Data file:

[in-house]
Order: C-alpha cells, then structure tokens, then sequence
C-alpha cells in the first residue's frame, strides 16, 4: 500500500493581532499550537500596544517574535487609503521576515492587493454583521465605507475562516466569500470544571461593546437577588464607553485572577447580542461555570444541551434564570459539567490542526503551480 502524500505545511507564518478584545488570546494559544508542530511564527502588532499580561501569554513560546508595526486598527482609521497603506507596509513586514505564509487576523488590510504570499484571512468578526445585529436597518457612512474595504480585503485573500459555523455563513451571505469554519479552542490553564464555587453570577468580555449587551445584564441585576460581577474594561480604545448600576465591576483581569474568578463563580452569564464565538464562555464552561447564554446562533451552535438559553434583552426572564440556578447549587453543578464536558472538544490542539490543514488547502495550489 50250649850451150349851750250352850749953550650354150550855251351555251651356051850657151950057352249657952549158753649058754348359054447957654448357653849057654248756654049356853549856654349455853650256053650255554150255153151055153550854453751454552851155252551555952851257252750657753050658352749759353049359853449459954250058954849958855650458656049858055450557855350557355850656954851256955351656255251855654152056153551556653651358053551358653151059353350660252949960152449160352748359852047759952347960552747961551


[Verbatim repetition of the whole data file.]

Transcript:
[in-house]
Order: C-alpha cells, then structure tokens, then sequence
C-alpha cells in the first residue's frame, strides 16, 4: 500500500493581532499550537500596544517574535487609503521576515492587493454583521465605507475562516466569500470544571461593546437577588464607553485572577447580542461555570444541551434564570459539567490542526503551480 502524500505545511507564518478584545488570546494559544508542530511564527502588532499580561501569554513560546508595526486598527482609521497603506507596509513586514505564509487576523488590510504570499484571512468578526445585529436597518457612512474595504480585503485573500459555523455563513451571505469554519479552542490553564464555587453570577468580555449587551445584564441585576460581577474594561480604545448600576465591576483581569474568578463563580452569564464565538464562555464552561447564554446562533451552535438559553434583552426572564440556578447549587453543578464536558472538544490542539490543514488547502495550489 50250649850451150349851750250352850749953550650354150550855251351555251651356051850657151950057352249657952549158753649058754348359054447957654448357653849057654248756654049356853549856654349455853650256053650255554150255153151055153550854453751454552851155252551555952851257252750657753050658352749759353049359853449459954250058954849958855650458656049858055450557855350557355850656954851256955351656255251855654152056153551556653651358053551358653151059353350660252949960152449160352748359852047759952347960552747961551